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Dangote, Premium Times, and Journalistic Ethics

By Farooq Kperogi, Ph.D. Twitter: @farooqkperogi Many journalists have asked me to share my thoughts on Premium Times’ ethical entanglem...

By Farooq Kperogi, Ph.D.
Twitter: @farooqkperogi

Many journalists have asked me to share my thoughts on Premium Times’ ethical entanglements with a recent botched Dangote story. Two high-flying Premium Times reporters by the names of Samuel Ogundipe and Nicholas Ibekwe came across a memo from Dangote’s company informing its staff that the “lockdown period will be regarded as part of leave period and therefore annual leave consuming.”

In other words, if the lockdown period exceeds the duration of the annual leave the company’s workers are normally entitled to, they won’t be paid. Apparently, workers were alarmed by this and decided to leak the memo to Premium Times, one of Nigeria’s leading investigative news platforms.

When Ogundipe and Ibekwe reached out to the Dangote Group about the memo, the company’s spokesperson dismissed it as “fake.” Although many online publications have already published the memo (because workers in the company anonymously confirmed its authenticity), Premium Times’ editors chose to err on the side of caution and “killed” the story. I have a problem with that, but that’s not the point at issue now.

Since the story had effectively been “killed” by Premium Times editors, Ogundipe came on Twitter to reflect on the memo. He wondered aloud how the rhetoric of “fake news” is invoked by companies, governments, politicians, etc. to delegitimize legitimate stories. He also wanted to crowdsource the authentication of the memo.

The usual suspects predictably maligned him. And, here’s where it gets interesting, Premium Times’ well-regarded and globally garlanded Editor-in-Chief by the name of Musikilu Mojeed implicitly endorsed one of the tweets that criticized Ogundipe’s decision to publicly reflect on the memo.

“Thank you very much, Ruona, for calling our attention to this. This is actually a violation of @PremiumTimesng Social Media Behavioural Guideline for staff. We are already reviewing this. We will take appropriate administrative action,” he wrote in response to a tweet to which neither he nor Premium Times was tagged.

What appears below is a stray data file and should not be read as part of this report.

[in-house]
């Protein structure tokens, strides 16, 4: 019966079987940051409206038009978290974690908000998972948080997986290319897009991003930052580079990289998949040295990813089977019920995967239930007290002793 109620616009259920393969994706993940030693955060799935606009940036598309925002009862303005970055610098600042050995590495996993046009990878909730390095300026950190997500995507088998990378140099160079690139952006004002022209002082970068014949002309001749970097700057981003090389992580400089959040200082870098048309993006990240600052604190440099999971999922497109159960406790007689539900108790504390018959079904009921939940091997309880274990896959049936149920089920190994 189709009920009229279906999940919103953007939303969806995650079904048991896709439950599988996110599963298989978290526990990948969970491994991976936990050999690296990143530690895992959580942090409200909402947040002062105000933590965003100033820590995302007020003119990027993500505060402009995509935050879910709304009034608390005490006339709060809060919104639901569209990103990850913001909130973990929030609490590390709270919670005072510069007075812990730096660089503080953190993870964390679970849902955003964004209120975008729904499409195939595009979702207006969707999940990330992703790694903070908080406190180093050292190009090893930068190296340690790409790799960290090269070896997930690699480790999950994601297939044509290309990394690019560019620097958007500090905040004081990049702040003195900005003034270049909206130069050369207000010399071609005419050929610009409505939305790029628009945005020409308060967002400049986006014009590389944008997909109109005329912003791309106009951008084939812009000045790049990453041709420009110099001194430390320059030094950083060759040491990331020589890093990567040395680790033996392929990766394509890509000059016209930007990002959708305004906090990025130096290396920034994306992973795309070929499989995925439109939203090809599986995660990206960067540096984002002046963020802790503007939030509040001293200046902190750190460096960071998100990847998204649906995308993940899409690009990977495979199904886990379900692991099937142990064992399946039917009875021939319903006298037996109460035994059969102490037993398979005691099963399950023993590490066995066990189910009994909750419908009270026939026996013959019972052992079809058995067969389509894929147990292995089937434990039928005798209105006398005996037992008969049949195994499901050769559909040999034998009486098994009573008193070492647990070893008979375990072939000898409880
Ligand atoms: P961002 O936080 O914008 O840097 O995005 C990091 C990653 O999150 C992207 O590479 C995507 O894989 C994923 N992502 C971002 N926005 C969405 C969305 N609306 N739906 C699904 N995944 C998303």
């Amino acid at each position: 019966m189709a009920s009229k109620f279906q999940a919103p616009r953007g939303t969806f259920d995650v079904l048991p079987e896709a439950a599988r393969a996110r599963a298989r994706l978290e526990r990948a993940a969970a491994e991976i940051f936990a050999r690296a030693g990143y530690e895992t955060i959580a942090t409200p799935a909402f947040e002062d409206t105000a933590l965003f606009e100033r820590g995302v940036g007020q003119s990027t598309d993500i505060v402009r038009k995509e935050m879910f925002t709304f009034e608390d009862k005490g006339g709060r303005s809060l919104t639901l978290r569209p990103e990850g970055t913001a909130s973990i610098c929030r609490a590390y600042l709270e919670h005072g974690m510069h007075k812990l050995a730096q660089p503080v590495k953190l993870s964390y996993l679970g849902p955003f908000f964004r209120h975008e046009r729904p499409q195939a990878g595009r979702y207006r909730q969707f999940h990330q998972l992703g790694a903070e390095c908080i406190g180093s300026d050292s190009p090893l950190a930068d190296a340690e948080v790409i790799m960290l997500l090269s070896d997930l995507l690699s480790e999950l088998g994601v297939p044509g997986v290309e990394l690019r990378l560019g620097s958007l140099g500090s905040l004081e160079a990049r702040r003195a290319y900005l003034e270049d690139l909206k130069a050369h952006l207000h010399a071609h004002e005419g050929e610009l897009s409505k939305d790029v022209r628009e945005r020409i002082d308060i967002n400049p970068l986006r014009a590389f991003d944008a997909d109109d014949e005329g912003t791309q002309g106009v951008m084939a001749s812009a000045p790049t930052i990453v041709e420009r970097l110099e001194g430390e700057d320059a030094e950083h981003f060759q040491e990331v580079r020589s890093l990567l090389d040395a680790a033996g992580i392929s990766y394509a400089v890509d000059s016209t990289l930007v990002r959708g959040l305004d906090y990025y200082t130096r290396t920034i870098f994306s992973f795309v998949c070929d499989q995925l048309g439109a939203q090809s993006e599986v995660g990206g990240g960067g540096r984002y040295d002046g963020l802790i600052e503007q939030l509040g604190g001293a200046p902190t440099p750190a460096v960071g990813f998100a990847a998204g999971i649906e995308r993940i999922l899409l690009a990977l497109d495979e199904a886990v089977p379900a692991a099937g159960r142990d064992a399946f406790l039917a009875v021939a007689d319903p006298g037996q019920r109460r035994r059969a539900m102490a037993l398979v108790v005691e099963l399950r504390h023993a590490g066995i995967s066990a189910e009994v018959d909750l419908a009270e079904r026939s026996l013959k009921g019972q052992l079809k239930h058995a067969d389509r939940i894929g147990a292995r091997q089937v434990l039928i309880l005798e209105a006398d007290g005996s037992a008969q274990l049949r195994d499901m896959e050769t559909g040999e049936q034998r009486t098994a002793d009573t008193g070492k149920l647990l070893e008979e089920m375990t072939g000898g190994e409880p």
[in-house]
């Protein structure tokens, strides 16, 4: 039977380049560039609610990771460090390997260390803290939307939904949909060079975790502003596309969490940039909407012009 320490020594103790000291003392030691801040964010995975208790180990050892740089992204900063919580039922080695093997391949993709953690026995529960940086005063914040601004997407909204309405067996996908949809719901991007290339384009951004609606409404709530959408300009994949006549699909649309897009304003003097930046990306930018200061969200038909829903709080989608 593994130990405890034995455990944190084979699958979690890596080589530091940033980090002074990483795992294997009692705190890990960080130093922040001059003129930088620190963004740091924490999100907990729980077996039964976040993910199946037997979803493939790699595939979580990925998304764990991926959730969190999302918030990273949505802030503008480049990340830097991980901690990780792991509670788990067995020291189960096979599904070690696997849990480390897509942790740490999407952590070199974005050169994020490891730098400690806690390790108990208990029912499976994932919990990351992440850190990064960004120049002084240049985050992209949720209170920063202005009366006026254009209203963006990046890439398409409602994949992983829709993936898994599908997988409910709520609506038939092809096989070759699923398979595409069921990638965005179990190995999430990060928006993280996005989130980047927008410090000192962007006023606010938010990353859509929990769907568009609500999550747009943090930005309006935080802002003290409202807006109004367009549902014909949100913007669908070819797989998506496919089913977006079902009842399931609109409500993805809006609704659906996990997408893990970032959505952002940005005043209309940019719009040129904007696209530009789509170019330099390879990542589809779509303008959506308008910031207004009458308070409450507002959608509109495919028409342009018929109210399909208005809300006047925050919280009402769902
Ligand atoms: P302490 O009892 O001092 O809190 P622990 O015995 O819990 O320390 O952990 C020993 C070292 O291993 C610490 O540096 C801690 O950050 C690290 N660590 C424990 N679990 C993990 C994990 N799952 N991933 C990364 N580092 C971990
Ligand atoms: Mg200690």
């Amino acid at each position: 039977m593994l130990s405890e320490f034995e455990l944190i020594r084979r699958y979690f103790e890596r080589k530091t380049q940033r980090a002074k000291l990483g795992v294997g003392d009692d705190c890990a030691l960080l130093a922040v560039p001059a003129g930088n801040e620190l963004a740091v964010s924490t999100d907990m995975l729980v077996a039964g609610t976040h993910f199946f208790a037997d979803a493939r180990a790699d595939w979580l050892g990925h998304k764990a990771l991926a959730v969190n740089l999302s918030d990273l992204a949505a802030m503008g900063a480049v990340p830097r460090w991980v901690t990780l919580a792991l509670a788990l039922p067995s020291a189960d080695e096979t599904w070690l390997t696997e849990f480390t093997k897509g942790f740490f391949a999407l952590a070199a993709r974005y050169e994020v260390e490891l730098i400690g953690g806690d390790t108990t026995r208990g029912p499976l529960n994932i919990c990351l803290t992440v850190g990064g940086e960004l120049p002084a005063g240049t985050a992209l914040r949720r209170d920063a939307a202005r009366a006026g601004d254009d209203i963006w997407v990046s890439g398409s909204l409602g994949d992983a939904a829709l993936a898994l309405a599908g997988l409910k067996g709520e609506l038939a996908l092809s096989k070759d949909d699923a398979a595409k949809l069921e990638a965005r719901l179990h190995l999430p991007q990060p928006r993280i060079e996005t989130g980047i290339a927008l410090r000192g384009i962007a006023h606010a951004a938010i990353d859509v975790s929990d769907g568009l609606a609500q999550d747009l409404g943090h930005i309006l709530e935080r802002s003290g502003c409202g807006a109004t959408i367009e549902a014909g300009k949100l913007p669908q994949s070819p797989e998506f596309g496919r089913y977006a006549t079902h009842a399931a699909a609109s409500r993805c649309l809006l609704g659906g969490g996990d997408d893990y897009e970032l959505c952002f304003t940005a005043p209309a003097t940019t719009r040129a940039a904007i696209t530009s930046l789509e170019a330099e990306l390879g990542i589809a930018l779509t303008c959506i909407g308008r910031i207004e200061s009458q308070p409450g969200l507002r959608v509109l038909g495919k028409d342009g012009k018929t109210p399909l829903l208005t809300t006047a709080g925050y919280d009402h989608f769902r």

Now, the issue is, is it ethical for reporters to publicly discuss a story that has been killed by their news organization? Yes, it is, especially if the story is already public knowledge. The Dangote memo wasn’t exclusive to Premium Times. Even I got it on WhatsApp.

I searched for Premium Times’s Social Media Guidelines for its staff on Google and couldn’t find it, but if the guidelines forbid reporters from crowdsourcing stories and from publicly reflecting on story ideas that have been abandoned, then it’s behind the times and need to be updated.

I teach media ethics and can say this. In the early 2000s, before the advent of social media, the American news media were leery of blogs. In fact, by 2003, reporters who had blogs were either fired or told to stop. But by the late 2000s, which is co-extensive with the birth and flowering of social media, blogging and social media became integrated into the business of reporting. The Associated Press Social Media guidelines, which I teach, would have no problems with Ogundipe’s tweet.

Ogundipe’s tweet— which shares a screenshot of the Dangote memo, reveals why a story wasn’t written about it, and wonders aloud if “people are now taking advantage of ‘fake news’ to deny anythin?”— isn’t unethical or inappropriate by even the most wildly elastic stretch of journalistic ethics.

That was why Mojeed’s unsolicited reply to an inconsequential tweet, which basically amounted to publicly and unjustifiably humiliating his reporter, puzzled me. How do you publicly threaten to take “administrative action” against a reporter—and a smart, prolific, gutsy, go-getting one at that!—for something as innocuous as what he shared on Twitter?

Premium Times is one of only a few news outlets still doing real journalism in Nigeria. It would be sad if it undermines itself—and Nigerian journalism—through avoidable self-cannibalism.

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